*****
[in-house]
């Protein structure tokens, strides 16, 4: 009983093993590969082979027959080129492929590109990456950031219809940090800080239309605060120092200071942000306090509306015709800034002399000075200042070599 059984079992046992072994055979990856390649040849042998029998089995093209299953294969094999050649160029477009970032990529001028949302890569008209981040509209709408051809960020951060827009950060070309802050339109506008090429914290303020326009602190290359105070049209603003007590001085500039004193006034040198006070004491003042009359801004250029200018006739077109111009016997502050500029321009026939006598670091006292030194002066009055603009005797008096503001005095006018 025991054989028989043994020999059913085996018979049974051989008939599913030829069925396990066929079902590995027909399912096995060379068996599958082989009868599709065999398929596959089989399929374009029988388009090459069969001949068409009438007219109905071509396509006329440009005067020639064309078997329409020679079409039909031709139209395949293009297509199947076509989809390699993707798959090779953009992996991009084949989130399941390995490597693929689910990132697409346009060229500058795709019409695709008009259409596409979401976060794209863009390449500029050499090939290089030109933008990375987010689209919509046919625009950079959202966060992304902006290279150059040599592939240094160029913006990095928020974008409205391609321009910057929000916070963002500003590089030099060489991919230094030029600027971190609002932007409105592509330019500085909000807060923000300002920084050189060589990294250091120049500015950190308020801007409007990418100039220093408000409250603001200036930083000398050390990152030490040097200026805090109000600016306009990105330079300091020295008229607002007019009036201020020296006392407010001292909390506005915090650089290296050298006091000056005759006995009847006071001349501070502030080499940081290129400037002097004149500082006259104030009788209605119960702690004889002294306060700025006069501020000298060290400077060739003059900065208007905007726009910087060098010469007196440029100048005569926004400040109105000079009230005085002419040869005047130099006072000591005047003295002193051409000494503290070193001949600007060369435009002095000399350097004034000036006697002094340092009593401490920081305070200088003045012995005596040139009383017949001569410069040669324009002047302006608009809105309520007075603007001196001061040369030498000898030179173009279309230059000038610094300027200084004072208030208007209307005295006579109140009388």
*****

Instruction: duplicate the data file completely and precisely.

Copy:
[in-house]
């Protein structure tokens, strides 16, 4: 009983093993590969082979027959080129492929590109990456950031219809940090800080239309605060120092200071942000306090509306015709800034002399000075200042070599 059984079992046992072994055979990856390649040849042998029998089995093209299953294969094999050649160029477009970032990529001028949302890569008209981040509209709408051809960020951060827009950060070309802050339109506008090429914290303020326009602190290359105070049209603003007590001085500039004193006034040198006070004491003042009359801004250029200018006739077109111009016997502050500029321009026939006598670091006292030194002066009055603009005797008096503001005095006018 025991054989028989043994020999059913085996018979049974051989008939599913030829069925396990066929079902590995027909399912096995060379068996599958082989009868599709065999398929596959089989399929374009029988388009090459069969001949068409009438007219109905071509396509006329440009005067020639064309078997329409020679079409039909031709139209395949293009297509199947076509989809390699993707798959090779953009992996991009084949989130399941390995490597693929689910990132697409346009060229500058795709019409695709008009259409596409979401976060794209863009390449500029050499090939290089030109933008990375987010689209919509046919625009950079959202966060992304902006290279150059040599592939240094160029913006990095928020974008409205391609321009910057929000916070963002500003590089030099060489991919230094030029600027971190609002932007409105592509330019500085909000807060923000300002920084050189060589990294250091120049500015950190308020801007409007990418100039220093408000409250603001200036930083000398050390990152030490040097200026805090109000600016306009990105330079300091020295008229607002007019009036201020020296006392407010001292909390506005915090650089290296050298006091000056005759006995009847006071001349501070502030080499940081290129400037002097004149500082006259104030009788209605119960702690004889002294306060700025006069501020000298060290400077060739003059900065208007905007726009910087060098010469007196440029100048005569926004400040109105000079009230005085002419040869005047130099006072000591005047003295002193051409000494503290070193001949600007060369435009002095000399350097004034000036006697002094340092009593401490920081305070200088003045012995005596040139009383017949001569410069040669324009002047302006608009809105309520007075603007001196001061040369030498000898030179173009279309230059000038610094300027200084004072208030208007209307005295006579109140009388």